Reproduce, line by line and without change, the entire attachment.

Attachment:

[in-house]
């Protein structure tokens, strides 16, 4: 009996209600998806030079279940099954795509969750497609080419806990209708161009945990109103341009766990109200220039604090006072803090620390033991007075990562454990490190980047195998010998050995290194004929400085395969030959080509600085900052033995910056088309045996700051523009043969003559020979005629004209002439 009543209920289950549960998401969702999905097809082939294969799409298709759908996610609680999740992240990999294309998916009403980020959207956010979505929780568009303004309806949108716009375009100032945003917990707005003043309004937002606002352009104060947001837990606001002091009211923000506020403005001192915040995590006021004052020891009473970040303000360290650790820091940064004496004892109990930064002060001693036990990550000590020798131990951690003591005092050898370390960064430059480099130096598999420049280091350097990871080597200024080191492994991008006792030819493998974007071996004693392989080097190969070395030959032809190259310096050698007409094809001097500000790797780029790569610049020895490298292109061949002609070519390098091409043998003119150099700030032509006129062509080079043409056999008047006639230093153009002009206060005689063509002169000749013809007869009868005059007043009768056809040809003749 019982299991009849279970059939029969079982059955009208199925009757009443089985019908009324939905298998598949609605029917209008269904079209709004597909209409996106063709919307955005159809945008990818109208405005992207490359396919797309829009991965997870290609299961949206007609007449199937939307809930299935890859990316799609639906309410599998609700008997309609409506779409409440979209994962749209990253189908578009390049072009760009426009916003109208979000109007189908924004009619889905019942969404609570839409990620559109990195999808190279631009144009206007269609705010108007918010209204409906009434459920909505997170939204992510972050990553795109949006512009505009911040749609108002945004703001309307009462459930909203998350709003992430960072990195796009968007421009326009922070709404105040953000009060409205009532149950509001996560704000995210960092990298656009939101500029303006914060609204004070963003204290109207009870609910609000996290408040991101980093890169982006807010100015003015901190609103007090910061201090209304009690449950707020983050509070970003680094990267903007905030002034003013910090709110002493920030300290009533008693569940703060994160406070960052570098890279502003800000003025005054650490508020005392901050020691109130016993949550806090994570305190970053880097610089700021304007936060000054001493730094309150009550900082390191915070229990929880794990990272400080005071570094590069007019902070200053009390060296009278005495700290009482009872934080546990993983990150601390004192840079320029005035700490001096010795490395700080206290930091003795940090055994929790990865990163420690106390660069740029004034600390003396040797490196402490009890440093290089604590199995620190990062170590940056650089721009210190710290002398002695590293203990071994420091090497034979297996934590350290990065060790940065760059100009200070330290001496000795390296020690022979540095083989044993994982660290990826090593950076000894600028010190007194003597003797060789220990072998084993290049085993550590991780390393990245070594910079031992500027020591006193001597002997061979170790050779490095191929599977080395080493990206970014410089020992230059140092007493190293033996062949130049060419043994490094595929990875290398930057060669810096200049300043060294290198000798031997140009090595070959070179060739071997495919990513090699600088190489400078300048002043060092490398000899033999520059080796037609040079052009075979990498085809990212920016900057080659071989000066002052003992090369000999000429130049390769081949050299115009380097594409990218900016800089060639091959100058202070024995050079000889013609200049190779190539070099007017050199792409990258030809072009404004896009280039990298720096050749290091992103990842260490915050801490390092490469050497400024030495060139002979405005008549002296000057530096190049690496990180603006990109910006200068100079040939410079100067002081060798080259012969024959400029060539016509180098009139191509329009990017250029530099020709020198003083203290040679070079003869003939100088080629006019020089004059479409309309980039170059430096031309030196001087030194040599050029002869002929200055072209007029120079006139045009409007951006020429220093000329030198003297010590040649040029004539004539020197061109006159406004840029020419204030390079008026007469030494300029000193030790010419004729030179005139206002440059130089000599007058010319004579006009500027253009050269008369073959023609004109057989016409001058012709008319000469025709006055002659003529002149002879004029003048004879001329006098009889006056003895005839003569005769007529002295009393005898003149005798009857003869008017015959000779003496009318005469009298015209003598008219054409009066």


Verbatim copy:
[in-house]
């Protein structure tokens, strides 16, 4: 009996209600998806030079279940099954795509969750497609080419806990209708161009945990109103341009766990109200220039604090006072803090620390033991007075990562454990490190980047195998010998050995290194004929400085395969030959080509600085900052033995910056088309045996700051523009043969003559020979005629004209002439 009543209920289950549960998401969702999905097809082939294969799409298709759908996610609680999740992240990999294309998916009403980020959207956010979505929780568009303004309806949108716009375009100032945003917990707005003043309004937002606002352009104060947001837990606001002091009211923000506020403005001192915040995590006021004052020891009473970040303000360290650790820091940064004496004892109990930064002060001693036990990550000590020798131990951690003591005092050898370390960064430059480099130096598999420049280091350097990871080597200024080191492994991008006792030819493998974007071996004693392989080097190969070395030959032809190259310096050698007409094809001097500000790797780029790569610049020895490298292109061949002609070519390098091409043998003119150099700030032509006129062509080079043409056999008047006639230093153009002009206060005689063509002169000749013809007869009868005059007043009768056809040809003749 019982299991009849279970059939029969079982059955009208199925009757009443089985019908009324939905298998598949609605029917209008269904079209709004597909209409996106063709919307955005159809945008990818109208405005992207490359396919797309829009991965997870290609299961949206007609007449199937939307809930299935890859990316799609639906309410599998609700008997309609409506779409409440979209994962749209990253189908578009390049072009760009426009916003109208979000109007189908924004009619889905019942969404609570839409990620559109990195999808190279631009144009206007269609705010108007918010209204409906009434459920909505997170939204992510972050990553795109949006512009505009911040749609108002945004703001309307009462459930909203998350709003992430960072990195796009968007421009326009922070709404105040953000009060409205009532149950509001996560704000995210960092990298656009939101500029303006914060609204004070963003204290109207009870609910609000996290408040991101980093890169982006807010100015003015901190609103007090910061201090209304009690449950707020983050509070970003680094990267903007905030002034003013910090709110002493920030300290009533008693569940703060994160406070960052570098890279502003800000003025005054650490508020005392901050020691109130016993949550806090994570305190970053880097610089700021304007936060000054001493730094309150009550900082390191915070229990929880794990990272400080005071570094590069007019902070200053009390060296009278005495700290009482009872934080546990993983990150601390004192840079320029005035700490001096010795490395700080206290930091003795940090055994929790990865990163420690106390660069740029004034600390003396040797490196402490009890440093290089604590199995620190990062170590940056650089721009210190710290002398002695590293203990071994420091090497034979297996934590350290990065060790940065760059100009200070330290001496000795390296020690022979540095083989044993994982660290990826090593950076000894600028010190007194003597003797060789220990072998084993290049085993550590991780390393990245070594910079031992500027020591006193001597002997061979170790050779490095191929599977080395080493990206970014410089020992230059140092007493190293033996062949130049060419043994490094595929990875290398930057060669810096200049300043060294290198000798031997140009090595070959070179060739071997495919990513090699600088190489400078300048002043060092490398000899033999520059080796037609040079052009075979990498085809990212920016900057080659071989000066002052003992090369000999000429130049390769081949050299115009380097594409990218900016800089060639091959100058202070024995050079000889013609200049190779190539070099007017050199792409990258030809072009404004896009280039990298720096050749290091992103990842260490915050801490390092490469050497400024030495060139002979405005008549002296000057530096190049690496990180603006990109910006200068100079040939410079100067002081060798080259012969024959400029060539016509180098009139191509329009990017250029530099020709020198003083203290040679070079003869003939100088080629006019020089004059479409309309980039170059430096031309030196001087030194040599050029002869002929200055072209007029120079006139045009409007951006020429220093000329030198003297010590040649040029004539004539020197061109006159406004840029020419204030390079008026007469030494300029000193030790010419004729030179005139206002440059130089000599007058010319004579006009500027253009050269008369073959023609004109057989016409001058012709008319000469025709006055002659003529002149002879004029003048004879001329006098009889006056003895005839003569005769007529002295009393005898003149005798009857003869008017015959000779003496009318005469009298015209003598008219054409009066």